The 2014 NFL playoffs have reaffirmed something that we already knew, but it’s worth repeating: if you want to win big in this league, you’d better have a quarterback capable of leading the way. Without a very good quarterback in place, you’re pretty much out of luck.
Put the outliers aside. Don’t be confused by the fact that Trent Dilfer was the starting quarterback when the 2000 Baltimore Ravens smashed their way to the Super Bowl championship.
Yes, Dilfer “won” a Super Bowl — by managing the offense on behalf of a physical, intimidating Ravens defense that allowed only 10 points per game that season. During Baltimore’s 4-0 postseason run, Dilfer completed only 48 percent of his passing attempts, and connected for an average of eight completions per game.
I took a look at the teams that made it to the conference-championship round over the last five seasons. And 10 quarterbacks combined to start 17 of the 20 games: Tom Brady, Peyton Manning, Aaron Rodgers, Ben Roethlisberger, Joe Flacco, Russell Wilson, Colin Kaepernick, Eli Manning, Matt Ryan and Andrew Luck. Sure, the occasional team wanders into a conference championship game with Jay Cutler, Mark Sanchez or Alex Smith at QB, but that’s the exception.
“There’s usually a common thread with the consistently elite teams — having an elite quarterback,” said longtime NFL general manager Bill Polian, an analyst for ESPN. “He’s a guy who can make all of the throws. He can control the game. He operates the offense at an extremely high level. He can win under pressure. And if necessary, he can rise above the adversity and lead his team to comeback victories.”
Polian knows. His excellent teams in Buffalo and Indianapolis competed in six Super Bowls with Jim Kelly (Bills) and Peyton Manning (Colts) at quarterback.
“When you have ‘That Guy’ in place,” said Polian, “your job as a general manager is easier. Obviously, you have to assemble a quality roster. This isn’t a Wimbledon (tennis) singles competition. But it all starts with the quarterback.”
We’re familiar with the concept in St. Louis.
In 48 seasons of NFL football in our town (Cardinals and Rams) only one quarterback, Kurt Warner, won a Super Bowl. And it just so happens that Warner is a first-time finalist for induction into the Pro Football Hall of Fame this year. For that matter, Warner is the only STL quarterback to lead his team to the conference-championship round. And only Warner, Jim Hart, Marc Bulger and Neil Lomax managed to take a St. Louis team to the playoffs.
The Rams and their fans have suffered through 10 consecutive seasons (2005-2014) of failing to make the playoffs. There are plenty of reasons for the futility: horrible drafts, inept coaching, and costly personnel blunders. But mediocrity at the quarterback position would rank high on the list of flaws.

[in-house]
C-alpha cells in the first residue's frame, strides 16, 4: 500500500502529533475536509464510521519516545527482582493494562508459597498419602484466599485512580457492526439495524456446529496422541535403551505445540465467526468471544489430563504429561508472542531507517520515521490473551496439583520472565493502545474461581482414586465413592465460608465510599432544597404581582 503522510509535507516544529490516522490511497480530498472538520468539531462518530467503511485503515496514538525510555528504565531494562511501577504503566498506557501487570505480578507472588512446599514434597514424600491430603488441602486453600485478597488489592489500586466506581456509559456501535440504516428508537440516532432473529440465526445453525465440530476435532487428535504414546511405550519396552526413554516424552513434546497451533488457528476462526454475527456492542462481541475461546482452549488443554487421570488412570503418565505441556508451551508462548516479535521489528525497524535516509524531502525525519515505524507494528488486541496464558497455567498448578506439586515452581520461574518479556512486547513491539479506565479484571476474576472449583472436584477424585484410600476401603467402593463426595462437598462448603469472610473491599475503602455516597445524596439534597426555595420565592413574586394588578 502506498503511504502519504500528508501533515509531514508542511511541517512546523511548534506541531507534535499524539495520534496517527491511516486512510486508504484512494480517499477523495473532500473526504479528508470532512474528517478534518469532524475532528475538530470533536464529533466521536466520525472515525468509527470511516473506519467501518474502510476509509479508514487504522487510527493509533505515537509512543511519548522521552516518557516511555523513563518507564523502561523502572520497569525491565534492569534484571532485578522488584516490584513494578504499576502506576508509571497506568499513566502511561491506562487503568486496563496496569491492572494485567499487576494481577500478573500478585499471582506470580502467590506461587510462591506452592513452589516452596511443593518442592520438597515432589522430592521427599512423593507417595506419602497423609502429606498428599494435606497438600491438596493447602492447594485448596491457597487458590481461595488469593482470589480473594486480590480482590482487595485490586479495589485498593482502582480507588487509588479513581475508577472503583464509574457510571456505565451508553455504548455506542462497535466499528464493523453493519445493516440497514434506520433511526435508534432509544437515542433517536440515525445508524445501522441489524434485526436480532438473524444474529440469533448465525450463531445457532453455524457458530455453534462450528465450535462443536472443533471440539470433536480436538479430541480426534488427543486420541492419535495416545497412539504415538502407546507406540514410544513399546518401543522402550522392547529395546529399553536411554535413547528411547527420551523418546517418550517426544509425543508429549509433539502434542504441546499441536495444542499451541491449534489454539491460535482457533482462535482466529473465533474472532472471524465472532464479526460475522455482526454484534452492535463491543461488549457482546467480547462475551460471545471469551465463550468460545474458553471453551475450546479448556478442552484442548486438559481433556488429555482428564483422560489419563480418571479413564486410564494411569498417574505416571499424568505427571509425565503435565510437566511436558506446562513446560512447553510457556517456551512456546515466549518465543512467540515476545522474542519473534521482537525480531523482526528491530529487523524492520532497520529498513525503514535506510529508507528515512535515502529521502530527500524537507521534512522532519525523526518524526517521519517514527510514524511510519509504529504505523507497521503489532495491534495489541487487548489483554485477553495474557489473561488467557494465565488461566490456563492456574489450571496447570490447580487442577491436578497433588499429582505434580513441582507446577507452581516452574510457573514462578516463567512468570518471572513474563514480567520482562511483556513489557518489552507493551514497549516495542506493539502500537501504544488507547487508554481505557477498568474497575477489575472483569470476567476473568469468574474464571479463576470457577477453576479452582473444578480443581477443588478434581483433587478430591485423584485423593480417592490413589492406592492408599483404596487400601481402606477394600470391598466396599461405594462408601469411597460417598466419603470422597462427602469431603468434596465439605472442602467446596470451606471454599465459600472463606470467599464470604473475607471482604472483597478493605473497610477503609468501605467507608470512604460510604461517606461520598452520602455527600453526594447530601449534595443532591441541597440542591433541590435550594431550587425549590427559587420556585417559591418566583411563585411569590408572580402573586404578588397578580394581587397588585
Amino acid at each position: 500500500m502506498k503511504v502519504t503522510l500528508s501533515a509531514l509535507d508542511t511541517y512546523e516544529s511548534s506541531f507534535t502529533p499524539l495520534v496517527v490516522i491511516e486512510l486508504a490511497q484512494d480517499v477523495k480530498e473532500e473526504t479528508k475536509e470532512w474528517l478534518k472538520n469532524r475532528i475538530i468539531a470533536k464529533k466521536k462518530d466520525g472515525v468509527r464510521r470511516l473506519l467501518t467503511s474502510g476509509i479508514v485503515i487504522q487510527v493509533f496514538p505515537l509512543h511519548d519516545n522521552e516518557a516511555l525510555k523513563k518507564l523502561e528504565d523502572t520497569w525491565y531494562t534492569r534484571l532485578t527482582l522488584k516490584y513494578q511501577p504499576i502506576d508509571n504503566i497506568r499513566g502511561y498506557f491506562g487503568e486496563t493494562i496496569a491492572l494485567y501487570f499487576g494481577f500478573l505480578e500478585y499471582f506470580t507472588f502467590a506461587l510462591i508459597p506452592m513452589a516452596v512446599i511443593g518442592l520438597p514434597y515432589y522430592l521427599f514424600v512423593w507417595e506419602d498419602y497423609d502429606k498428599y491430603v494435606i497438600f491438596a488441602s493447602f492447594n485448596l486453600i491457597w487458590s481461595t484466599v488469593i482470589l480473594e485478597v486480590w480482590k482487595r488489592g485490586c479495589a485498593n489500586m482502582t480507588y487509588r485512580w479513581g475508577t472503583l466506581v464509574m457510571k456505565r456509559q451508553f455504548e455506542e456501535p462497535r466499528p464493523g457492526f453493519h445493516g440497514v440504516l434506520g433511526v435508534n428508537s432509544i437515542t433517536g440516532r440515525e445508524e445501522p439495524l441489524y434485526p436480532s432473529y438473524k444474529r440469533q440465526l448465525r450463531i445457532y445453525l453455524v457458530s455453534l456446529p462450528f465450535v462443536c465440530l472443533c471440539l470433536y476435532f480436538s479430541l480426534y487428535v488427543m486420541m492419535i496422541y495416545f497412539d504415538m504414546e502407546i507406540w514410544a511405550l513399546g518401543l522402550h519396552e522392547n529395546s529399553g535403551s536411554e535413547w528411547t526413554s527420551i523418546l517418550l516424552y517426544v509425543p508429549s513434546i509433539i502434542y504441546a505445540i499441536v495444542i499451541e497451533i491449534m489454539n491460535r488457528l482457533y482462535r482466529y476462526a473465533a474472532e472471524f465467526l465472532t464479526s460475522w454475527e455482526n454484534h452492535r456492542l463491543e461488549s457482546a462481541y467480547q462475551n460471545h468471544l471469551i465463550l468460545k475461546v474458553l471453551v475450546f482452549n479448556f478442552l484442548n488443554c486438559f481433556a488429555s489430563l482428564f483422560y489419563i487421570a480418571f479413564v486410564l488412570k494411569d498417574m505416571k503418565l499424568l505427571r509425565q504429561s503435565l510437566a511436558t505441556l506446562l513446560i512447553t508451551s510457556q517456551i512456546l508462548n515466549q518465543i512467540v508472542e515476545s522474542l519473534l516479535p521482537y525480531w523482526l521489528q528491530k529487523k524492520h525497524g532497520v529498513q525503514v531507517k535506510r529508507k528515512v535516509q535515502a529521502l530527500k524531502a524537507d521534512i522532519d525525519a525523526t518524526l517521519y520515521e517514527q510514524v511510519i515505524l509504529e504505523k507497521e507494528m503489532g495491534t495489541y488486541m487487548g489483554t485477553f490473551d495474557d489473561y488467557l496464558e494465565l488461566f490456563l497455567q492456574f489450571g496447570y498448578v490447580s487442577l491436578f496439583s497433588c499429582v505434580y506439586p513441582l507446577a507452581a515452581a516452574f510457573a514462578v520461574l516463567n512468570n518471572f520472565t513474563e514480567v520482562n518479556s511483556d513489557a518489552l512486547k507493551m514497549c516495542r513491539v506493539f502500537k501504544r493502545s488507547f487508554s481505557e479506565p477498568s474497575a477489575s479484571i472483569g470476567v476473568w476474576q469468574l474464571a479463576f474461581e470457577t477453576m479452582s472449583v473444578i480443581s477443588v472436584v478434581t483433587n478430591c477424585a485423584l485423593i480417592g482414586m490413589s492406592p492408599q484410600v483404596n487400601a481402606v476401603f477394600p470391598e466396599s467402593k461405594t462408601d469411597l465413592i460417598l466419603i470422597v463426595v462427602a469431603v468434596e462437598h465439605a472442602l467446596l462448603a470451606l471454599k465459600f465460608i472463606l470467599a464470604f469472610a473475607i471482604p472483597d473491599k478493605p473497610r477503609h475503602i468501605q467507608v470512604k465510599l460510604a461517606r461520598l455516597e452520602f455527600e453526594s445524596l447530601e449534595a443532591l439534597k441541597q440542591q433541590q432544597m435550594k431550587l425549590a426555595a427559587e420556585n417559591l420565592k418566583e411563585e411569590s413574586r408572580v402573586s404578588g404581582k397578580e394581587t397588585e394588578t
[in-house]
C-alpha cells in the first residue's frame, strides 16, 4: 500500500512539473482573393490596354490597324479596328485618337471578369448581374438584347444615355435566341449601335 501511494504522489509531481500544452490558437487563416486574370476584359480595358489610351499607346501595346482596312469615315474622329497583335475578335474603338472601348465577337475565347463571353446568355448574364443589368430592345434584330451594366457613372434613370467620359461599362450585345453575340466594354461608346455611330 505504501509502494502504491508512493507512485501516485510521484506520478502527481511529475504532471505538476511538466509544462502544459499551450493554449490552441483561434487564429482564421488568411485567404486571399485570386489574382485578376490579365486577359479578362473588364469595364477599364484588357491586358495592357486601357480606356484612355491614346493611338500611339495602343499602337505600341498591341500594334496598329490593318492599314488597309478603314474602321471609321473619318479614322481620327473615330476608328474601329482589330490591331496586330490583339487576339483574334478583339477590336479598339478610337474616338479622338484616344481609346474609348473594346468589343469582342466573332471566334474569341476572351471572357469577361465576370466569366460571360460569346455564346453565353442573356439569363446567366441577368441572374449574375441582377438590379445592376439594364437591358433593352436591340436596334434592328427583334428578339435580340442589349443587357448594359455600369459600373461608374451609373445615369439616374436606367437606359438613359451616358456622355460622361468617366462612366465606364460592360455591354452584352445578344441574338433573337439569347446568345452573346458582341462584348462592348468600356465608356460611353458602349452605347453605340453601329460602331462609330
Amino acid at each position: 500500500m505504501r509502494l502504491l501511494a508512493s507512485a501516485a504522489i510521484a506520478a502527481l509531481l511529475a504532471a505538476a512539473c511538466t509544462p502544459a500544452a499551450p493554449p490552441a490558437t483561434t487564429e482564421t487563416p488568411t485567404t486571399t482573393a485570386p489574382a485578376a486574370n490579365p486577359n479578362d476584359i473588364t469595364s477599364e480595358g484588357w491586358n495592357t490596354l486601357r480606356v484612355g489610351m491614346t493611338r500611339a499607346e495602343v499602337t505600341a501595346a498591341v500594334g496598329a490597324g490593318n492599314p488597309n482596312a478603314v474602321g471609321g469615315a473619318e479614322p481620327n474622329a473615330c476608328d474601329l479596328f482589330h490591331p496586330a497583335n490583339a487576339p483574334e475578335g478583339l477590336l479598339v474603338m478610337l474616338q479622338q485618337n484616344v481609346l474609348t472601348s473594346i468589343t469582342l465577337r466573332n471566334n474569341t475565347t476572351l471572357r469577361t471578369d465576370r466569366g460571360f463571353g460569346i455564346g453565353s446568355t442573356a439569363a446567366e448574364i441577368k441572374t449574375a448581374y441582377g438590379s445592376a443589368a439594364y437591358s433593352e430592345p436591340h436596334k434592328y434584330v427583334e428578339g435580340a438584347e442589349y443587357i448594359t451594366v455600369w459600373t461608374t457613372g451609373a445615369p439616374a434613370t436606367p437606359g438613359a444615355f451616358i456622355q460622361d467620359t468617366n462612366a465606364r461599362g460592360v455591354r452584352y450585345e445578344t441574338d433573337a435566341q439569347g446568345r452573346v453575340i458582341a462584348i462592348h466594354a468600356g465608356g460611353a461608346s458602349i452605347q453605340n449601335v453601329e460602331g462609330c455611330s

With the “Greatest Show” Rams in their decline phase, the 2004 team went 8-8 and won a wild-card round playoff game at Seattle with Bulger at QB. But the team fell apart after that, and the franchise is still searching for “That Guy” to lead them back to the winner’s circle.
The Rams thought they had him in Sam Bradford, the first overall pick in the 2010 draft. But Bradford hasn’t stayed healthy, having started only 49 of 80 games since the Rams tabbed him to revive a slumping franchise. Bradford has missed the last 25 games with knee injuries, but there’s more to it than that.
Bradford was the NFL’s Offensive Rookie of the Year in 2010, and he’s turned in some good stretches of play. But Sam hasn’t elevated the Rams to a breakthrough season. Bradford’s defenders blame that on the lack of talent around him; Bradford’s critics blame it on his average (at best) performance history.
Either way, we can probably agree on this: the Rams have lacked transcendent play at the game’s most important position. And with no obvious solutions in sight, Rams coach Jeff Fisher may crank up the rehabbing Bradford for another shot in 2015.
Fisher has cited Bradford as a prime reason for taking the St. Louis job before the 2012 season. But Bradford has started only 23 of Fisher’s 48 games, and that was a bad break for the coach. But even though the Rams had the benefit of extra draft choices over the past three seasons, Fisher and GM Les Snead declined to take an aggressive approach to finding and developing a viable alternative to Bradford. And that’s their fault.
Fisher’s teams are known for their physical style — teams built on a disruptive, attacking defense and a power running game. But after 19 seasons as an NFL head coach, Fisher should have a full understanding of what it means to have a valuable quarterback.
Fisher’s best quarterback was the late Steve McNair, who clearly made a positive difference.
In McNair’s seven peak seasons at Tennessee, he had a 65-38 record, a .631 winning percentage, as the Titans’ starter under Fisher.
Fisher went 76-55 (.580) overall with McNair starting games.
In games started by other quarterbacks in Tennessee and St. Louis, Fisher has a losing record (86-92-1.)
No, the quarterback isn’t everything. But the challenge of winning is even more difficult when your team lines up with a limited QB.
If your team has a good one, you’ll have the chance to compete in January’s money games. If you don’t have a good quarterback, then you should be looking for him. And if the coach and GM can’t find the right quarterback, they’ll probably be looking for new jobs.
That’s how it goes in the NFL.
This is a quarterback league.
The Rams should have figured that out by now.